Hyperbaric oxygenation therapy involves breathing pure oxygen while in a chamber maintained at a pressure greater than atmospheric pressure. Decompression sickness, carbon monoxide poisoning, wounds, osteomyelitis, skin grafts and burns can all be treated in this way. The disadvantages associated with this type of therapy are fluid accumulation, pain in the ears, temporary vision changes, exacerbated cataracts, possible rupture of the lungs, fatigue, and oxygen toxicity. The treatment is not yet widely accepted in the mainstream medical community, and getting a referral for it can sometimes be difficult. In addition, few hospitals have hyperbaric facilities, making it hard to get access to this treatment.
If the body depressurizes quickly, dissolved gases can come out of the blood as bubbles and, if left untreated, cause rashes, extreme pain, paralysis, or death. Hyperbaric chambers alleviate decompression sickness by forcing the bubbles to dissolve in the blood. Their use to treat carbon monoxide poisoning is still controversial, but some evidence suggests that this treatment may hasten the release of carbon monoxide by the blood. Some medical professionals feel that breathing pure oxygen at atmospheric pressure is sufficient to treat carbon monoxide poisoning.
The primary benefit of hyperbaric oxygenation therapy is its ability to increase the absorption of oxygen by the tissue, promoting healing. This explains why it is used to treat slow-healing wounds complicated by poor circulation, such as diabetic foot, diabetic retinopathy, skin grafts, and burns. Treatment also accelerates the healing of complicated infections including both osteomyelitis, a bone or bone marrow infection, and severe infections of the skin and muscle.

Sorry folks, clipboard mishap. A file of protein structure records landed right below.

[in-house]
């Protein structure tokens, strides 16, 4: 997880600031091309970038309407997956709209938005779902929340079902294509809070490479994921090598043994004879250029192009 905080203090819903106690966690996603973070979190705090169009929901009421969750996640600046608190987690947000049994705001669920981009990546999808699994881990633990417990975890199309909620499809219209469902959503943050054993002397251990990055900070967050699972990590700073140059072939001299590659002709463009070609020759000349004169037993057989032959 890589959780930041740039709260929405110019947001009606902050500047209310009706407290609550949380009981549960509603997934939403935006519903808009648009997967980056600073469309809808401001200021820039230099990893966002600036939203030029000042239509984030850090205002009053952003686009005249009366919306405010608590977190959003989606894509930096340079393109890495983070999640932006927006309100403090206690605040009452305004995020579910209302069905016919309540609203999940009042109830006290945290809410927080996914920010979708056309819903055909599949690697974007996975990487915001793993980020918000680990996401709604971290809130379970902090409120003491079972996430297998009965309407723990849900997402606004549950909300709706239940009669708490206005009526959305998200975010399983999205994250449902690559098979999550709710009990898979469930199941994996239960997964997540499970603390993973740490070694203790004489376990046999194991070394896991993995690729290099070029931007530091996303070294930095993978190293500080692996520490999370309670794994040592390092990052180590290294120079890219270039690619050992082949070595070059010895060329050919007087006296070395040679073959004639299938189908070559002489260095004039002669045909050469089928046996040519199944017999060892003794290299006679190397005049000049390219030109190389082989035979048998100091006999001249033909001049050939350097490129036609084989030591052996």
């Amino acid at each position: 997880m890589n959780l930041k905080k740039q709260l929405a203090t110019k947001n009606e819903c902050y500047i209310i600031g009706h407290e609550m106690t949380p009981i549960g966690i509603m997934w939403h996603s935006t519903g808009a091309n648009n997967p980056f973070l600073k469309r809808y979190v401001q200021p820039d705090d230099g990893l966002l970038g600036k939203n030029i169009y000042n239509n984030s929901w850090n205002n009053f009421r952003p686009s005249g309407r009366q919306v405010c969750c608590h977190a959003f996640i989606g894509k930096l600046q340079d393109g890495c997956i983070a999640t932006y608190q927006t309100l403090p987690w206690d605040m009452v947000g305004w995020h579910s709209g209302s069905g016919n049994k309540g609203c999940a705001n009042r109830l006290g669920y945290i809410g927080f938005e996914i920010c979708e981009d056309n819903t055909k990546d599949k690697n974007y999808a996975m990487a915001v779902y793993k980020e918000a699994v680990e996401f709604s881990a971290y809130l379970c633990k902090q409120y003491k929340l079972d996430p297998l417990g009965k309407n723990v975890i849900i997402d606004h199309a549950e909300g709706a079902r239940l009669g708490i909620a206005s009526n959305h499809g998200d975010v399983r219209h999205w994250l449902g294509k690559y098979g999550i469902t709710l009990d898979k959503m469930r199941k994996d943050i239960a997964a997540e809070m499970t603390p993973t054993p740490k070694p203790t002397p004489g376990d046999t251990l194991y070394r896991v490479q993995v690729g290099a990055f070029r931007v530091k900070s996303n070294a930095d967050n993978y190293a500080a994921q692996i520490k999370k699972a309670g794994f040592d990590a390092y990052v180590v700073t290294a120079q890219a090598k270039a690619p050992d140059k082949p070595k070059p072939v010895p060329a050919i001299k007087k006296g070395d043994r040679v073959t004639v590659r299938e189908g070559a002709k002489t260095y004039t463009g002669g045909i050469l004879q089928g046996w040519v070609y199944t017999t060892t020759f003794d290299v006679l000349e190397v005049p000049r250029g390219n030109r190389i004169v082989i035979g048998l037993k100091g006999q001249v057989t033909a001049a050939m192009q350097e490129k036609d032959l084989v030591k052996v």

Health-related disadvantages are rare but can include pain or fluid in the ears, temporary vision changes such as nearsightedness, exacerbating a developing cataract, possibly rupturing a lung when the patient holds his breath or does not breathe normally, fatigue, and oxygen toxicity or oxygen intoxication, causing disorientation and breathing difficulties. Many of these symptoms are temporary and will dissipate in a few weeks. Access to a hyperbaric chamber may be limited because the mainstream medical community has not yet completely accepted the use of this therapy, making obtaining a referral difficult. Research on the uses of hyperbaric chambers is extremely costly and therefore fairly limited, further slowing its acceptance. While facilities are gradually growing in numbers, finding a local one can still be difficult.